NHS frontline worker Brad shares how he is looking after his mental wellbeing during the coronavirus epidemic.
“I’m a state registered Paramedic in the UK working for an NHS Ambulance Service trust during the outbreak of COVID-19. I have been a frontline employee with the service for over 6 years, and now work as an operative in a specialist support role. I work on a rolling rota shift pattern of two days/two nights, where I join a team of colleagues for a 12-hour shift, tasked by a control room to medical emergencies across local counties.
We’re thrust regularly onto the frontline of national emergencies. For me, working during the COVID19 pandemic is no different; I’m continuing to attend emergency and non-emergency calls from members of the public that need help, despite the ever-present risk of transmission from the virus that is currently gripping the world.
Before the outbreak, a typical day would be filled with difficult decisions, emotional stress and the constant unknown of what we will be faced with next. Now, tensions run even higher but it is important we keep our calm for the people we support, and do as we always have; heading to an emergency and doing our job.
Ambulance staff are pretty good at adapting to the notion of uncertainty, both with medical encounters on the road and with the people that they meet. We take the lead in some of the most dire situations imaginable and sometimes we create a shield that hides any the weakness in our own health and wellbeing. I personally have gone to bed after a 12 hour shift only to dream about patients… it is very difficult to switch off. Therefore, it’s important for me to have a good daily routines…
I use a daily tracker to make sure I am completing my short-term goals. These can be simple things like drinking a pint of water as soon as I wake up, or finding the time to read a book for an hour. I’m aware how important it is to look after my body and mind, so I actively spend every day trying to make it happen.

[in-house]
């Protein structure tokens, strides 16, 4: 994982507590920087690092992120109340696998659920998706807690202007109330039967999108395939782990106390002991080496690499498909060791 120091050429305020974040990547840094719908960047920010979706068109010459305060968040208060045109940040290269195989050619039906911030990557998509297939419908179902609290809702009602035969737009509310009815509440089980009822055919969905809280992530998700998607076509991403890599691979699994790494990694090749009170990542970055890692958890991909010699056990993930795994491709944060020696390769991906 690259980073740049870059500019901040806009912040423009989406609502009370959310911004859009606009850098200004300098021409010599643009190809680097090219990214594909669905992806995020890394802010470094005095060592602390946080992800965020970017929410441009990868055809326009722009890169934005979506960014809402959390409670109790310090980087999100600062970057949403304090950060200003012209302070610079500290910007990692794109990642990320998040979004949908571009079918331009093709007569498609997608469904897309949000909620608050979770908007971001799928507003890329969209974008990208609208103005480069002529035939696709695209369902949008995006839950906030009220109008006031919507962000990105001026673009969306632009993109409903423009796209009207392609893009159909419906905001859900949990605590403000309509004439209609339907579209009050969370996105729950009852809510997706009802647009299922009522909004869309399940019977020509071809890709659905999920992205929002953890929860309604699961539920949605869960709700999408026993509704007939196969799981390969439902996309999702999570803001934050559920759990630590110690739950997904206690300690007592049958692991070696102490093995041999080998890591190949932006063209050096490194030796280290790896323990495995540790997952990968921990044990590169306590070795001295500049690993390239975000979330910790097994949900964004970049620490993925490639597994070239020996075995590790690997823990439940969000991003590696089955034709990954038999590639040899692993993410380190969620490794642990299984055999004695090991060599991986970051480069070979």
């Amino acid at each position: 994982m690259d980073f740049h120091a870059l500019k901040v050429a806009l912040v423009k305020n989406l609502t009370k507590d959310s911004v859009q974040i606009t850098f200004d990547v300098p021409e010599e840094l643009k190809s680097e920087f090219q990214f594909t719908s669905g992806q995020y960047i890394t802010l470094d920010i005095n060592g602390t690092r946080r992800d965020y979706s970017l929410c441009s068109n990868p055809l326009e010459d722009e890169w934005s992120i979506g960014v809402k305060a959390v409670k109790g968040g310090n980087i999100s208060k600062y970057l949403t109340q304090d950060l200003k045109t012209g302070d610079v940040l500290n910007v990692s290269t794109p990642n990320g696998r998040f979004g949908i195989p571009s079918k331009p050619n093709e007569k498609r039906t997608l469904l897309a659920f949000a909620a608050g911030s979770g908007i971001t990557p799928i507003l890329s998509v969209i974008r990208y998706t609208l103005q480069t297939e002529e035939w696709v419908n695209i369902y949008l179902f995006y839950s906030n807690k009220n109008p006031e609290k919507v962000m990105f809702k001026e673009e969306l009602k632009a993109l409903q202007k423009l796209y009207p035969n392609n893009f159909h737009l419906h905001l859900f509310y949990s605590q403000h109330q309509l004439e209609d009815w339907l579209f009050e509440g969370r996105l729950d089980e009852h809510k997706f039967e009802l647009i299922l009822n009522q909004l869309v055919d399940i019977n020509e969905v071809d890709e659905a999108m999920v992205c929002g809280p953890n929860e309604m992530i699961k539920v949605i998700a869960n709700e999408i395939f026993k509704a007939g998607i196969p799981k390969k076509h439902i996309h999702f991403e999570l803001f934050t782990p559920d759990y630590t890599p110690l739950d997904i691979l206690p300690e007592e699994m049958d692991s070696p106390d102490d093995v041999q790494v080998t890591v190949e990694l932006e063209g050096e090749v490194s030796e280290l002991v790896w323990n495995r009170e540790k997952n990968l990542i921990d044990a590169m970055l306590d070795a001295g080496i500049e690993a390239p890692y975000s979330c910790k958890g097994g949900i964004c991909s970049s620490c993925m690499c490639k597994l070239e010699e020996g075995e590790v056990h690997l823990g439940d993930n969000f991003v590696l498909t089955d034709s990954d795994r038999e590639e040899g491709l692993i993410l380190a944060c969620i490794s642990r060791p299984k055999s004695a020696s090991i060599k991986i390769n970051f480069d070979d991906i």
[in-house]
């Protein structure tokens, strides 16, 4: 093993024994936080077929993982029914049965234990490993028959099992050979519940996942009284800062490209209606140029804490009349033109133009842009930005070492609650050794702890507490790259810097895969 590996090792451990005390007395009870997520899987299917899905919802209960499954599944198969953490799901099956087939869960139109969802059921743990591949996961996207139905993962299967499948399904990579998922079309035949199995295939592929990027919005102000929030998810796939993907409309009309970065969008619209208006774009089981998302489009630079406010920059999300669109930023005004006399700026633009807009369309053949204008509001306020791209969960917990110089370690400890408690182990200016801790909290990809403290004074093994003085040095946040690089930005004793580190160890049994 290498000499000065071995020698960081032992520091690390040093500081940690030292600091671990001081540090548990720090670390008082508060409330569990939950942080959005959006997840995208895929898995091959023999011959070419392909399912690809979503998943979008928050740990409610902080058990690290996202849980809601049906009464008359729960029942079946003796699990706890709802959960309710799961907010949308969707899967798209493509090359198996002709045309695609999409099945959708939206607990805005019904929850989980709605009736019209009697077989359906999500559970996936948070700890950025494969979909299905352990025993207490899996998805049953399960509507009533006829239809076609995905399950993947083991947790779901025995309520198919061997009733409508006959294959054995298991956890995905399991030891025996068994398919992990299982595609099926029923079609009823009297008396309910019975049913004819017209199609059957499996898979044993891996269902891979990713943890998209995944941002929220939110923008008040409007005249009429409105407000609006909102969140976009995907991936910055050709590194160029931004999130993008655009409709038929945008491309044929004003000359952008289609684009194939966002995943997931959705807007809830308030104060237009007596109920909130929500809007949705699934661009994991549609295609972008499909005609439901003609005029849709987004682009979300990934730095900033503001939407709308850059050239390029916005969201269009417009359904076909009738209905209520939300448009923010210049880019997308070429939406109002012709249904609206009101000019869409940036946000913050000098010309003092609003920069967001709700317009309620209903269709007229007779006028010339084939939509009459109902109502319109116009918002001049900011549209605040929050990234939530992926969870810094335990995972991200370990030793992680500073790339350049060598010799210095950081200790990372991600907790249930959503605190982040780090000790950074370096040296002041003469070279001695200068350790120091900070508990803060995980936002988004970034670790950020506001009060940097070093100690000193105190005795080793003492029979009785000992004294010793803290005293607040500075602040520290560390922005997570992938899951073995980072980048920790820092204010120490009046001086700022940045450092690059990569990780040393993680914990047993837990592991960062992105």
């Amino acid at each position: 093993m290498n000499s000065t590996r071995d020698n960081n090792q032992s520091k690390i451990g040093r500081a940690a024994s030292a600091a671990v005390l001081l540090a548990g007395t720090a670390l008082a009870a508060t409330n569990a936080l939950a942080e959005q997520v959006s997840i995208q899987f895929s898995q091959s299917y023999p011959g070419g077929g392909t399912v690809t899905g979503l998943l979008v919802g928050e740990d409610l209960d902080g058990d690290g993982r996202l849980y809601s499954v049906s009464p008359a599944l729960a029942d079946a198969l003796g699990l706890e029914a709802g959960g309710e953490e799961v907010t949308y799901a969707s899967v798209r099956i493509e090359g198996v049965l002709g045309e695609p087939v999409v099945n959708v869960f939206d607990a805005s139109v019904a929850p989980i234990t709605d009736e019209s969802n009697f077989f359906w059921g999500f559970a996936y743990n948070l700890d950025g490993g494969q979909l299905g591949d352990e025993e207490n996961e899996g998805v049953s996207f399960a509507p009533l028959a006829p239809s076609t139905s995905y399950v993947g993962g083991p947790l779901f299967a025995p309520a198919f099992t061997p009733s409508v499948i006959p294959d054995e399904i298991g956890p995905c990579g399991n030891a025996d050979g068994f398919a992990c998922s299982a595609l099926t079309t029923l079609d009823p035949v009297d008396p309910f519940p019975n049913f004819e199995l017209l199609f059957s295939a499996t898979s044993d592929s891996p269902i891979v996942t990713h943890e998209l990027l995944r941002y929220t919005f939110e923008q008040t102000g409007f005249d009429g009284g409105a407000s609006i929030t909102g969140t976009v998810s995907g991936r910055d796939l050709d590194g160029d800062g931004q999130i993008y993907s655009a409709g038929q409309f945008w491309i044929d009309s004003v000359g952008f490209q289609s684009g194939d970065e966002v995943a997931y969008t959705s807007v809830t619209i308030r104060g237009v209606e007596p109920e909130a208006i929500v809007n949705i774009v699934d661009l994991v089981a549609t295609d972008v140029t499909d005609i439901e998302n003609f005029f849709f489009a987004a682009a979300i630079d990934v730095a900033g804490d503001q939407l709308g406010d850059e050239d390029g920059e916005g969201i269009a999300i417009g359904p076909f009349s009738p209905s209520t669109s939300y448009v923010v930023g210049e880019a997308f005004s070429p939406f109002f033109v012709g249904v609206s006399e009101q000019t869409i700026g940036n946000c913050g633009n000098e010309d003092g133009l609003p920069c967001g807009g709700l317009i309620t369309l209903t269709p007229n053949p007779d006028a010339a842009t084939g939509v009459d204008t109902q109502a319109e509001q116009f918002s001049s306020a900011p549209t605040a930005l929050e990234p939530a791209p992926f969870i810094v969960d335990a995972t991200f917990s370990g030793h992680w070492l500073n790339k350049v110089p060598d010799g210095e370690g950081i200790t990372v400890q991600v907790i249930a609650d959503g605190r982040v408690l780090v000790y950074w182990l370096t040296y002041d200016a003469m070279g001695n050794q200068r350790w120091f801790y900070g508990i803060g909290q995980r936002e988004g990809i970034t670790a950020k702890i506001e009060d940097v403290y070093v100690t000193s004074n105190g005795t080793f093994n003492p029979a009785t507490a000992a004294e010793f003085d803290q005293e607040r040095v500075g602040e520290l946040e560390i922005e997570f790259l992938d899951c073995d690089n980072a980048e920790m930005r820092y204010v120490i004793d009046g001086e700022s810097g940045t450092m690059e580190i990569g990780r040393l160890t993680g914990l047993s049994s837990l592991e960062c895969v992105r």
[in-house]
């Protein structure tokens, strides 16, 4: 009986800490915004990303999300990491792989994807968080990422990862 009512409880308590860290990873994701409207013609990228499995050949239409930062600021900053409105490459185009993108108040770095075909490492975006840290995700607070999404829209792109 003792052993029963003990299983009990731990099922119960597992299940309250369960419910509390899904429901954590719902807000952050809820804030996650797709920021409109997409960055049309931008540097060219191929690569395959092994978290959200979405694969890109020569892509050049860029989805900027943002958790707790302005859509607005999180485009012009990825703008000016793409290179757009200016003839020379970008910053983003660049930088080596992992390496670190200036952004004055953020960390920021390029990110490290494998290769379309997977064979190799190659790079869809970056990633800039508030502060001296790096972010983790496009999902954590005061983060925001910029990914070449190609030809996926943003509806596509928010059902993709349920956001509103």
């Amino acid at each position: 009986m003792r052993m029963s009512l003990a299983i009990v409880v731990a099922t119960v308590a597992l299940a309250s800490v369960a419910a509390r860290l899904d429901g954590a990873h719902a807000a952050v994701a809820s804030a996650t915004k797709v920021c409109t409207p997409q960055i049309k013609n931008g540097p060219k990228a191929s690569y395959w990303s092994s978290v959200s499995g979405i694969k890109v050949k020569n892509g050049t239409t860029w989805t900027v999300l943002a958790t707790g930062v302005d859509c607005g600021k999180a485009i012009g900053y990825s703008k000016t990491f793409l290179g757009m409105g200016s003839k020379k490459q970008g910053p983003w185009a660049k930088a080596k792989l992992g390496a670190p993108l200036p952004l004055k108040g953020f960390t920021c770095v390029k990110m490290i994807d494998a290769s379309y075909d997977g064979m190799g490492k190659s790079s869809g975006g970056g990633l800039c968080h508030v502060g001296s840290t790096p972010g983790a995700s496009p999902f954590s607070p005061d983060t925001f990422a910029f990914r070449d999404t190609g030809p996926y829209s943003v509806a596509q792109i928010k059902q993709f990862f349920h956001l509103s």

Sleep is an essential part of a healthy lifestyle but this is not easily achieved on a shift pattern that includes nights or waking up early. I find a slightly warmer than normal shower just before bed useful and I make sure I leave my phone in another room before heading to bed, so I can truly switch off. In terms of physical exercise, most days I can train at least once a day. I used to visit an indoor rock climbing wall but it’s now closed, so now I’m finding training videos online and following along in my garden. In my spare time I keep myself busy with DIY projects, and have a family who I adore that make all the difficult times seem worthwhile.
My advice to others would be to put on a podcast you enjoy during your daily commute, it really helps me as it acts as an interlude, a way of separating my work and home life. Being organised also makes such a difference – getting clothes ready for the next day, sorting lunch the night before, a few simple jobs can have a positive impact and set you off on the right foot in the morning!”
If you would like to find support for any of the themes in Brad’s story, take a look at the following resources:
Coronavirus Mental Wellbeing Helpline – For anyone experiencing poor mental health or wellbeing challenges as a result of the Coronavirus (COVID-19) epidemic.
Our free Wellbeing Toolkits – to help you find ways to stay well at home.
Sleep Problems – Offering practical suggestions and tips to help you get good sleep.